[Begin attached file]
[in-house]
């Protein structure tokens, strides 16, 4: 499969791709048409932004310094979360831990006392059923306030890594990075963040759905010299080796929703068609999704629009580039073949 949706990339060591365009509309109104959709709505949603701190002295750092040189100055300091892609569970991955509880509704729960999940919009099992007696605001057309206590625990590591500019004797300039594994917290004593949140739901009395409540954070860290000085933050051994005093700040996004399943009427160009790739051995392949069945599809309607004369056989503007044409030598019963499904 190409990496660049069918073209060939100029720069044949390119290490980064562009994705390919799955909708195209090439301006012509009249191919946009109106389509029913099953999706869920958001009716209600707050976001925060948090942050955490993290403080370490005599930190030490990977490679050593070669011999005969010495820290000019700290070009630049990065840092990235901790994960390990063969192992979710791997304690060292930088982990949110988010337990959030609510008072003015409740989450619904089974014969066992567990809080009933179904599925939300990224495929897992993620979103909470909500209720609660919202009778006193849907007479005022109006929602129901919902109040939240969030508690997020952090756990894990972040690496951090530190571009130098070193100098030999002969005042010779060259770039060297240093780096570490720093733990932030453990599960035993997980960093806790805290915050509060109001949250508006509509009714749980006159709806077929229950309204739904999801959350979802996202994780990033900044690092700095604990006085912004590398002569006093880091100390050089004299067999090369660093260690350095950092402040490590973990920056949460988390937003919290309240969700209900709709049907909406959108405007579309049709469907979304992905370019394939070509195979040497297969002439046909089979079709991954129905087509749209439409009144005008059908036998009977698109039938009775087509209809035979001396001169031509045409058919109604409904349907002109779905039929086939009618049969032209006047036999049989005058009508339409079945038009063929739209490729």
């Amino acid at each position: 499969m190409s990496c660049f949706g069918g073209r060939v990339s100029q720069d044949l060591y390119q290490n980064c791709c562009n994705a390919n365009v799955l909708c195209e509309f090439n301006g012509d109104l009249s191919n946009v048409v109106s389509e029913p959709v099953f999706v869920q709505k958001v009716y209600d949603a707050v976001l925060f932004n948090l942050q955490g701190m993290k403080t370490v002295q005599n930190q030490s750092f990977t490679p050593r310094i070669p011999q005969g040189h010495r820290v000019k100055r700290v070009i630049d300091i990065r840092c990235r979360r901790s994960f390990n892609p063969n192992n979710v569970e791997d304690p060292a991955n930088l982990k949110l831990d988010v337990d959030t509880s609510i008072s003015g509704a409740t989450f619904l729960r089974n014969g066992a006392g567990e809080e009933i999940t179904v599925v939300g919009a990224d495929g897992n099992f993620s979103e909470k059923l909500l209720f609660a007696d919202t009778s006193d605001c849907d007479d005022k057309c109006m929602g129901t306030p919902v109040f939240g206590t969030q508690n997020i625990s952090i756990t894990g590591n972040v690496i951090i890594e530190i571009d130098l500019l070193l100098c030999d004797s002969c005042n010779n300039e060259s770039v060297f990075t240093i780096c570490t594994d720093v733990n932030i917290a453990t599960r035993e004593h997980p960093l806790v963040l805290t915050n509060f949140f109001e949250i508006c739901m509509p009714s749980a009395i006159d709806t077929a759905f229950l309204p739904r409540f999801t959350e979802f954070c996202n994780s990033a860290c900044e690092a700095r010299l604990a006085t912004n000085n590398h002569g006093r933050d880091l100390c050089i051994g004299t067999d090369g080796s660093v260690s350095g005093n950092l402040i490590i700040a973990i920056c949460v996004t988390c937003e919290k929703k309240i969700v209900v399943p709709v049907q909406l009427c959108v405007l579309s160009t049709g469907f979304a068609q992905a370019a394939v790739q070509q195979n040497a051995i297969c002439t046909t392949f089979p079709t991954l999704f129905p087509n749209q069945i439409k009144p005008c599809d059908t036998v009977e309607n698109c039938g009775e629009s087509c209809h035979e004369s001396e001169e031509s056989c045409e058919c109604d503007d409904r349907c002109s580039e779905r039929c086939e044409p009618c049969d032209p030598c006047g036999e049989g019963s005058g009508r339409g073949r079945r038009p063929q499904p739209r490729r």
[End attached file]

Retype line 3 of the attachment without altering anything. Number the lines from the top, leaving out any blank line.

């Amino acid at each position: 499969m190409s990496c660049f949706g069918g073209r060939v990339s100029q720069d044949l060591y390119q290490n980064c791709c562009n994705a390919n365009v799955l909708c195209e509309f090439n301006g012509d109104l009249s191919n946009v048409v109106s389509e029913p959709v099953f999706v869920q709505k958001v009716y209600d949603a707050v976001l925060f932004n948090l942050q955490g701190m993290k403080t370490v002295q005599n930190q030490s750092f990977t490679p050593r310094i070669p011999q005969g040189h010495r820290v000019k100055r700290v070009i630049d300091i990065r840092c990235r979360r901790s994960f390990n892609p063969n192992n979710v569970e791997d304690p060292a991955n930088l982990k949110l831990d988010v337990d959030t509880s609510i008072s003015g509704a409740t989450f619904l729960r089974n014969g066992a006392g567990e809080e009933i999940t179904v599925v939300g919009a990224d495929g897992n099992f993620s979103e909470k059923l909500l209720f609660a007696d919202t009778s006193d605001c849907d007479d005022k057309c109006m929602g129901t306030p919902v109040f939240g206590t969030q508690n997020i625990s952090i756990t894990g590591n972040v690496i951090i890594e530190i571009d130098l500019l070193l100098c030999d004797s002969c005042n010779n300039e060259s770039v060297f990075t240093i780096c570490t594994d720093v733990n932030i917290a453990t599960r035993e004593h997980p960093l806790v963040l805290t915050n509060f949140f109001e949250i508006c739901m509509p009714s749980a009395i006159d709806t077929a759905f229950l309204p739904r409540f999801t959350e979802f954070c996202n994780s990033a860290c900044e690092a700095r010299l604990a006085t912004n000085n590398h002569g006093r933050d880091l100390c050089i051994g004299t067999d090369g080796s660093v260690s350095g005093n950092l402040i490590i700040a973990i920056c949460v996004t988390c937003e919290k929703k309240i969700v209900v399943p709709v049907q909406l009427c959108v405007l579309s160009t049709g469907f979304a068609q992905a370019a394939v790739q070509q195979n040497a051995i297969c002439t046909t392949f089979p079709t991954l999704f129905p087509n749209q069945i439409k009144p005008c599809d059908t036998v009977e309607n698109c039938g009775e629009s087509c209809h035979e004369s001396e001169e031509s056989c045409e058919c109604d503007d409904r349907c002109s580039e779905r039929c086939e044409p009618c049969d032209p030598c006047g036999e049989g019963s005058g009508r339409g073949r079945r038009p063929q499904p739209r490729r």